The proposed LPCFRDTM technique has been utilized to solve the problems as follows: The CFRDTM is used to derive the solution to FDEs in convergent power series form. Second, even though the CFRDTM solution series has a high number of terms, it may converge in a narrow area. As a result, the LPCFRDTM magnifies the truncated power series’ convergence domain, typically resulting in the exact solution. We use the Laplace transform to improve the solution of convergent series generated by the CFRDTM and then form its Padé approximant to turn the transformed series into a meromorphic function. Finally, to achieve the approximate analytical solution, we use the inverse Laplace transform of the Padé approximant function. The capacity to widen the domain of convergence of solutions or include discovering exact answers is a major benefit of using this method. Also, the LPCFRDTM can obtain exact solutions without any perturbation parameters like HPM [27, 46, 47].

The generalized two-dimensional dynamical time-fractional nonlinear damped wave equation with a source term in the Caputo fractional derivative operator is taken into account in this article [48]: where

The initial condition associated with equation (1) is given bywhere is the scalar variable, is the time, and the parameters are supposed to be real numbers with is the alleged dissipative term. When , Equation (1) reduces to the undamped wave equation, while to the damped one. The known functions and represent wave kinks or modes and velocity, respectively.

The remainder of this work is divided into the following sections. The fundamental definitions of fractional calculus are provided in Section 2. CFRDTM is introduced in Section 3 along with definitions and its convergence analysis in subsection 3.1. The main idea behind the Padé approximant is explained in Section 4. Section 5 explains the underlying premise of the Laplace–Padé resummation method. In Section 6, we demonstrate the proposed method’s reliability, convergence, and efficiency using four illustrative instances. Approximate analytical answers and numerical simulations are presented in tables and graphs in Sections 6.1 and 6.2, respectively. In Section 7, we have a quick discussion. Finally, a conclusion is formed in section 8.

#### 2. Preliminaries

In this section, we will go over some essential fractional calculus definitions, which we will use in the present investigation (see [49–53]).

*Definition 1. *The Riemann–Liouville fractional derivative operator of is given bywhere the gamma function is simply a generalization of the factorial real arguments and defined by

*Definition 2. *The Riemann–Liouville fractional integral of order for a function with , and is defined asWhen trying to describe real-world issues with fractional differential equations, the Riemann–Liouville derivative has several drawbacks because it necessitates the definition of fractional order beginning conditions, which have yet to be physically explained. In their work on the theory of viscoelasticity, Caputo and Mainardi [52] suggested a modified fractional differentiation operator to address this mismatch. With the Caputo fractional derivative, which has unambiguous physical implications, initial and boundary conditions involving integer-order derivatives can be employed.

*Definition 3. *From Caputo’s perspective, the fractional derivative of is defined asIn particular, if , then the Caputo fractional derivative of is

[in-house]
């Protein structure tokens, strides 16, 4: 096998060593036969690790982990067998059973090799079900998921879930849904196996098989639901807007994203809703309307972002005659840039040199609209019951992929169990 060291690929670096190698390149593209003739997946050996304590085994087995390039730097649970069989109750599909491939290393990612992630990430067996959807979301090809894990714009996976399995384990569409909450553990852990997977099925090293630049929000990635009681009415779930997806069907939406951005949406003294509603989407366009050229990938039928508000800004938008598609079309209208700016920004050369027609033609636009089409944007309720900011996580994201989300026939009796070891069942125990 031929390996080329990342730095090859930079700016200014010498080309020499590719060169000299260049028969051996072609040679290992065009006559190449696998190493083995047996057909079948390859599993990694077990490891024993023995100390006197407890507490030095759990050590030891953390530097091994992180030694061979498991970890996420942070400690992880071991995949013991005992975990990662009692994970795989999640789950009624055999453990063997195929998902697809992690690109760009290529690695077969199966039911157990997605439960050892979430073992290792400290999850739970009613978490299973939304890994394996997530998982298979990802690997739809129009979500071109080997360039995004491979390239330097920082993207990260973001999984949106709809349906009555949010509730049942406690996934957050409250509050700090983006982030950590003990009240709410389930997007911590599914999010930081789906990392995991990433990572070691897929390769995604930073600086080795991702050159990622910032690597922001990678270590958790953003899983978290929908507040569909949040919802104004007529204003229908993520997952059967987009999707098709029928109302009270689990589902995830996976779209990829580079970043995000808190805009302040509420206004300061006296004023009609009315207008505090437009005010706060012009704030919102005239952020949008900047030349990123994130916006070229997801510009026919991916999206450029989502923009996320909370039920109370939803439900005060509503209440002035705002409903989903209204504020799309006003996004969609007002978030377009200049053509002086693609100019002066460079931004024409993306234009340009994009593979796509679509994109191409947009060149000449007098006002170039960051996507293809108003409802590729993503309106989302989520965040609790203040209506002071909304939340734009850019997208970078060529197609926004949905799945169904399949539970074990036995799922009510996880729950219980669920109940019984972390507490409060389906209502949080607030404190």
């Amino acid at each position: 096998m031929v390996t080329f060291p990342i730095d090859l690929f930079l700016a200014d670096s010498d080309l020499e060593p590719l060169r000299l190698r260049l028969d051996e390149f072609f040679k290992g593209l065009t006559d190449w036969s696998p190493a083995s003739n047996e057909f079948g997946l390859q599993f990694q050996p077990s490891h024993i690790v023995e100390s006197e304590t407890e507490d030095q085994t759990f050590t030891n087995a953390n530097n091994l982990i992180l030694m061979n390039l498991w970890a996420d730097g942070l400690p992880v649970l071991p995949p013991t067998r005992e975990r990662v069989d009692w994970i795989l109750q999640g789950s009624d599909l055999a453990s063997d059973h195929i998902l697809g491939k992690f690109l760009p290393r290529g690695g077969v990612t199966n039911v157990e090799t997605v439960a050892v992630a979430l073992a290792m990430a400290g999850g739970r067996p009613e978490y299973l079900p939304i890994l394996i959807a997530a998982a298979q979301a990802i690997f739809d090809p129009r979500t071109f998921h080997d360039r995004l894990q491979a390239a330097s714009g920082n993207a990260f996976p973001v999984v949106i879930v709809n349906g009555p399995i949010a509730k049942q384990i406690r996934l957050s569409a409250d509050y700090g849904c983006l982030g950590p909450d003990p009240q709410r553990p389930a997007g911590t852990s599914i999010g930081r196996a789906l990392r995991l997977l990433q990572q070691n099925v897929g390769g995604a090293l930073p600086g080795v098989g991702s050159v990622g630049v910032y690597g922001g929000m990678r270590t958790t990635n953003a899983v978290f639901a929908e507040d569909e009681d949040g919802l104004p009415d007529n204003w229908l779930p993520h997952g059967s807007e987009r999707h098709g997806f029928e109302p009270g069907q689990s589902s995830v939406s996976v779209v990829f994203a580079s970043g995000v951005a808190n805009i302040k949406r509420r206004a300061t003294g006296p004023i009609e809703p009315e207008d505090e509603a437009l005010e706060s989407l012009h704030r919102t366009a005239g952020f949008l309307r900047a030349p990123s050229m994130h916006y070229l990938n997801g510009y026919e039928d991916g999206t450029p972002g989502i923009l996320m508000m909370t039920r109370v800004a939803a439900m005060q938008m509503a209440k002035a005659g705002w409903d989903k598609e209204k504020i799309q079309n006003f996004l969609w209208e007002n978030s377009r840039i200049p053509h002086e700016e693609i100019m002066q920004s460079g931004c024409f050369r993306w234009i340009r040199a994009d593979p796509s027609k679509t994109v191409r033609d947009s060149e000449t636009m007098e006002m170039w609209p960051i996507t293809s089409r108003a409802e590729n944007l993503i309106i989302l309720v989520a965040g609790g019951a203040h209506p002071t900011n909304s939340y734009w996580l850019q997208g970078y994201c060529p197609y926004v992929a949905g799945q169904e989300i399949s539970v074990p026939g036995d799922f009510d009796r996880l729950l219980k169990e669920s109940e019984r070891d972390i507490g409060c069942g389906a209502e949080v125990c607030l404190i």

Lemma 1. *If and then*

#### 3. Caputo Fractional-Reduced Differential Transform Method (CFRDTM)

In this section, the fundamental necessary concepts and operations of the dimensional CFRDTM [30, 32, 43] are presented. Additionally, the convergence analysis of the CFRDTM is also presented in subsection 3.1.

*Definition 4. *If a function is analytic and differentiated continuously with respect to the time variable and space variables in the domain of interest, then letwhere is the -dimensional spectrum function or the transformed function, and the parameter indicates the order of the time fractional derivative. The original function is represented by lowercase in this article, whereas the transformed function is represented by uppercase .

*Definition 5. *The inverse CFRDT of a sequence at initial time variable is provided byThen, combining Equations (8) and (9), we get

*Remark 1. *The function is represented in real life by an infinite series of Equation (9) about and can be expressed as where the tail function is negligibly small.

Moreover, the inverse CFRDT of the set of yields an approximation solution as follows:where is the approximate solution’s order. As a result, the actual answer to the problem is obtained as follows:From Equation (11), the principle of the CFRDTM can be determined to be derived from the power series expansion.

Theorem 1. *(see [40]). Assume that , and are the RDT of the functions , and respectively, then we have the following equations:*(i)*If then*(ii)*If then*

*Remark 2. *The Mittag–Leffler function, which is a generalization of the exponential function, is defined as [54]For reduces to and

Theorem 2. *) Caputo fractional-reduced differential transform of the initial condition.**If then **To validate the fundamental concepts of the CFRDTM, we consider the nonlinear damping wave equation (1) with the initial condition (2) by applying the features of CFRDTM listed in Table 1 and Theorem on both sides of problem (1).**The CFRDT of each term in (17) is given as follows.**Substituting equation (13) into equation (12), we may construct the following iteration formula:**Solving for we obtainWhen we apply the CFRDT to condition (2) according to Theorem 2, we get **Using Equation (15) into Equation (14) and solving the resulting system for , we get the following values:and so on.**Then, the inverse CFRDT of the set of values gives the approximate solution:**In the equation, is the order of approximation solution. Therefore, the exact solution to the considered problem can be obtained as follows:*